Archive for the ‘Information Security’ Category

Moving From system() calls to Rcpp Interfaces

Over on the Data Driven Security Blog there’s a post on how to use Rcpp to interface with an external library (in this case ldns for DNS lookups). It builds on another post which uses system() to make a call to dig to lookup DNS TXT records.

The core code is below and at both the aforementioned blog post and this gist. The post walks you though creating a simple interface and a future post will cover how to build a full package interface to an external library.

Using Twitter as a Data Source For Monitoring Password Dumps

I shot a quick post over at the Data Driven Security blog explaining how to separate Twitter data gathering from R code via the Ruby t (github repo) command. Using t frees R code from having to be a Twitter processor and lets the analyst focus on analysis and visualization, plus you can use t as a substitute for Twitter GUIs if you’d rather play at the command-line:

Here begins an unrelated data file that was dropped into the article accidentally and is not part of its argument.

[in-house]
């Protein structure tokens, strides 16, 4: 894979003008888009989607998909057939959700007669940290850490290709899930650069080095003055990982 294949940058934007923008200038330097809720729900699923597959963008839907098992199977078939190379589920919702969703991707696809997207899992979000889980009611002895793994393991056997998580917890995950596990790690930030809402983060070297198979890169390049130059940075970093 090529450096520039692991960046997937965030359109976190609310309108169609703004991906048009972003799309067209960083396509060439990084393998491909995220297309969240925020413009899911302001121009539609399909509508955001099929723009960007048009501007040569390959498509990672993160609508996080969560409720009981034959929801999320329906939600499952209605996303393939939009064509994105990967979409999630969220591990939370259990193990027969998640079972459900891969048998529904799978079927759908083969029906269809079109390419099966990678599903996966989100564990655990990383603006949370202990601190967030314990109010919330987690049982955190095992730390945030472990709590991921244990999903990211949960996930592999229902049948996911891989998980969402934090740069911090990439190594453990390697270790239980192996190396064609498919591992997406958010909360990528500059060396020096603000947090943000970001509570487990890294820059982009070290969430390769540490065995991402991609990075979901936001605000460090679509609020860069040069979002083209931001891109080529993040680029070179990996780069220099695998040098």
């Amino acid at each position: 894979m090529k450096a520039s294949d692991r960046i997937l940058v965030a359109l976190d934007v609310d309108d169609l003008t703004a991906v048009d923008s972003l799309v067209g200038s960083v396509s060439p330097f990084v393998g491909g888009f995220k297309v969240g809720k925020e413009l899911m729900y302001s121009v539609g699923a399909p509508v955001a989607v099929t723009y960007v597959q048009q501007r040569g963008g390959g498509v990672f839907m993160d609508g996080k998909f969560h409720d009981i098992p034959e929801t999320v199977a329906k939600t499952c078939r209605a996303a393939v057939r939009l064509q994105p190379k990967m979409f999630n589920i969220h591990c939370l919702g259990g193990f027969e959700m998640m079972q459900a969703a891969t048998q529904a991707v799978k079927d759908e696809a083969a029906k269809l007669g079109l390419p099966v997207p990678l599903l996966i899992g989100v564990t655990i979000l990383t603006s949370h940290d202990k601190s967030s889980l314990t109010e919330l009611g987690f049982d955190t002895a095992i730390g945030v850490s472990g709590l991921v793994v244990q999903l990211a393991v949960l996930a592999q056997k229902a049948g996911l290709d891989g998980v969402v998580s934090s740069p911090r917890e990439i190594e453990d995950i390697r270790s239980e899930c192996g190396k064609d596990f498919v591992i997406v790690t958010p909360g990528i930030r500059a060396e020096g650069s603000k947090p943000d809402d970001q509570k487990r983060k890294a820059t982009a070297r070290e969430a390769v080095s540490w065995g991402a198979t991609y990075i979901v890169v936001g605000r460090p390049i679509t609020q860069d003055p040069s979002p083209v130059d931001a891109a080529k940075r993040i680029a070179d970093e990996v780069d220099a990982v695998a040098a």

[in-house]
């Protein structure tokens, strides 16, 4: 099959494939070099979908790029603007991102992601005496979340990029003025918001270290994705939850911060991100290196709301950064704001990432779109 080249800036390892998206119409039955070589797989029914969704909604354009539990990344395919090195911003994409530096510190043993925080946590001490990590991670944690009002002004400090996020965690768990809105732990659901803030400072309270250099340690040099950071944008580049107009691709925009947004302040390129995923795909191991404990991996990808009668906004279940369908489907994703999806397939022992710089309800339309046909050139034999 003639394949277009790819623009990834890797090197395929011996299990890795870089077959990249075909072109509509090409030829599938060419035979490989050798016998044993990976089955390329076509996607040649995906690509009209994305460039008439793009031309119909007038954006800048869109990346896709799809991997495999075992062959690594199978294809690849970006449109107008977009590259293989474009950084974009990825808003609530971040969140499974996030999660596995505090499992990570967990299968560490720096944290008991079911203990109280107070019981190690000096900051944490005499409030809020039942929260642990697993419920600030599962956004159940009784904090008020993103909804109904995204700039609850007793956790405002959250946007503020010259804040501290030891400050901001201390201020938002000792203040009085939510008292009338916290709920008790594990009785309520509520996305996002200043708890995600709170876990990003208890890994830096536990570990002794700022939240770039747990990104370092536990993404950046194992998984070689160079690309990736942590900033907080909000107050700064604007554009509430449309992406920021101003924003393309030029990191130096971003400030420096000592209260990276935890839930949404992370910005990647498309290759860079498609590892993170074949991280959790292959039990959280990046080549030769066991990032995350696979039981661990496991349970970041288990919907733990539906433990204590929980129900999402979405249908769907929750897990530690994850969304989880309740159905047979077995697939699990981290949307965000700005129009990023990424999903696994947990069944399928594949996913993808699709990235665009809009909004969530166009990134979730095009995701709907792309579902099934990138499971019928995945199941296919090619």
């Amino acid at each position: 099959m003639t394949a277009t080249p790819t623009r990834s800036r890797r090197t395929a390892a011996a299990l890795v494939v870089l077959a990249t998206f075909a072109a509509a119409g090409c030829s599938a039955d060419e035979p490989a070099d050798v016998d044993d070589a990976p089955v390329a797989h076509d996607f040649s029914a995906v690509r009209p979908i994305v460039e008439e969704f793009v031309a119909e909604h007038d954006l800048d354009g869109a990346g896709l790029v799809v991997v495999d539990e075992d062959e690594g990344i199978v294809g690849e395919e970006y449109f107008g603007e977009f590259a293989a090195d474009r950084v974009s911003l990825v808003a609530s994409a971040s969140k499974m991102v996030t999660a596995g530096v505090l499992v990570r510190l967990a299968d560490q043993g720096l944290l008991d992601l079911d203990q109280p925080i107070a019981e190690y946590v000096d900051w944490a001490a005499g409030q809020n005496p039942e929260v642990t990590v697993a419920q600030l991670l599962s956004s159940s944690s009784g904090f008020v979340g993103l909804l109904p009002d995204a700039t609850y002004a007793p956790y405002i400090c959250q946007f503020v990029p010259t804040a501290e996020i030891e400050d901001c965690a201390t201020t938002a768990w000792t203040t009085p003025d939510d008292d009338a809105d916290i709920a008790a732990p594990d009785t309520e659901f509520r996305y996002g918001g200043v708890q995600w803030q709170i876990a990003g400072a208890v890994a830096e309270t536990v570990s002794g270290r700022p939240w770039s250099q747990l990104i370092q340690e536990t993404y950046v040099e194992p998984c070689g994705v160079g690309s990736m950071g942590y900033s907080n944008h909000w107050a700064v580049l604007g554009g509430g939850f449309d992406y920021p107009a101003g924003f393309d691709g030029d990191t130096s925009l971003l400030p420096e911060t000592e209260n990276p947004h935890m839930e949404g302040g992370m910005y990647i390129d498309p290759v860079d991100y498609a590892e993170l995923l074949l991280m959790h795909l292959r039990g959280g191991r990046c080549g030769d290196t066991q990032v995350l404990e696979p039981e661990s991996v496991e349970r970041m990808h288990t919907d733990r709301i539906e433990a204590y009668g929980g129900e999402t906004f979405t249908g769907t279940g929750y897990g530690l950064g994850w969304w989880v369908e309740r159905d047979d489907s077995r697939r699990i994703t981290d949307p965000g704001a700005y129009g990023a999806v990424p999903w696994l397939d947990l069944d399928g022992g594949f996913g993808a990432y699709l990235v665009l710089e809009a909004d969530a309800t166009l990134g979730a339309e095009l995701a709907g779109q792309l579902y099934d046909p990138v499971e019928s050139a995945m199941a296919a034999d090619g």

$ t timeline ddsecblog
   @DDSecBlog
   Monitoring Credential Dumps Plus Using Twitter As a Data Source http://t.co/ThYbjRI9Za
 
   @DDSecBlog
   Nice intro to R + stats // Data Analysis and Statistical Inference free @datacamp_com course
   http://t.co/FC44FF9DSp
 
   @DDSecBlog
   Very accessible paper & cool approach to detection // Nazca: Detecting Malware Distribution in
   Large-Scale Networks http://t.co/fqrSaFvUK2
 
   @DDSecBlog
   Start of a new series by new contributing blogger @spttnnh! // @AlienVault rep db Longitudinal
   Study Part 1 : http://t.co/XM7m4zP0tr
 
   ...

The DDSec post shows how to mine the well-formatted output from the @dumpmon Twitter bot to visualize dump trends over time:

and has the code in-line and over at the DDSec github repo [R].

Data Driven Security Roundup: betaPERT, Shiny, Honeypots, Passwords & Reproducible Research

Jay Jacobs (@jayjacobs)—my co-author of the soon-to-be-released book Data-Driven Security—& I have been hard at work over at the book’s sister-blog cranking out code to help security domain experts delve into the dark art of data science.

We’ve covered quite a bit of ground since January 1st, but I’m using this post to focus more on what we’ve produced using R, since that’s our go-to language.

Jay used the blog to do a long-form answer to a question asked by @dseverski on the SIRA mailing list and I piled on by adding a Shiny app into the mix (both posts make for a pretty #spiffy introduction to expert-opinion risk analyses in R).